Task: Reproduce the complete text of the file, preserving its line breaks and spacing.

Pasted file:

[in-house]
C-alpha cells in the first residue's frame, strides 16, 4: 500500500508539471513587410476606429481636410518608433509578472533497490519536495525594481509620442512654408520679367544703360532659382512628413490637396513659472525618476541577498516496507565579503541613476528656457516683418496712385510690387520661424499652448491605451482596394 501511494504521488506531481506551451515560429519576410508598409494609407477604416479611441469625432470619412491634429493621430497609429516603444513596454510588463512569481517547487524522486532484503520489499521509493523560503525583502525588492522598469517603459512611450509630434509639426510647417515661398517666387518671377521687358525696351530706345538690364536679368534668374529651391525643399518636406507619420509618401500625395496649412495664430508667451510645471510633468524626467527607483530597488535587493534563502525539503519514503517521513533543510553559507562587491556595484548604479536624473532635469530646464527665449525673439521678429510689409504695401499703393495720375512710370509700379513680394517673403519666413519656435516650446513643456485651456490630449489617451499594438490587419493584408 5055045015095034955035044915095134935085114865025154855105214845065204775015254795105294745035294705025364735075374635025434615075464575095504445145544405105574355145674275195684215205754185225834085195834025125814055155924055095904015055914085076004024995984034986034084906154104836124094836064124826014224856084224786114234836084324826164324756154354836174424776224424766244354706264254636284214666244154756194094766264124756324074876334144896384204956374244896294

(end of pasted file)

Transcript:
[in-house]
C-alpha cells in the first residue's frame, strides 16, 4: 500500500508539471513587410476606429481636410518608433509578472533497490519536495525594481509620442512654408520679367544703360532659382512628413490637396513659472525618476541577498516496507565579503541613476528656457516683418496712385510690387520661424499652448491605451482596394 501511494504521488506531481506551451515560429519576410508598409494609407477604416479611441469625432470619412491634429493621430497609429516603444513596454510588463512569481517547487524522486532484503520489499521509493523560503525583502525588492522598469517603459512611450509630434509639426510647417515661398517666387518671377521687358525696351530706345538690364536679368534668374529651391525643399518636406507619420509618401500625395496649412495664430508667451510645471510633468524626467527607483530597488535587493534563502525539503519514503517521513533543510553559507562587491556595484548604479536624473532635469530646464527665449525673439521678429510689409504695401499703393495720375512710370509700379513680394517673403519666413519656435516650446513643456485651456490630449489617451499594438490587419493584408 5055045015095034955035044915095134935085114865025154855105214845065204775015254795105294745035294705025364735075374635025434615075464575095504445145544405105574355145674275195684215205754185225834085195834025125814055155924055095904015055914085076004024995984034986034084906154104836124094836064124826014224856084224786114234836084324826164324756154354836174424776224424766244354706264254636284214666244154756194094766264124756324074876334144896384204956374244896294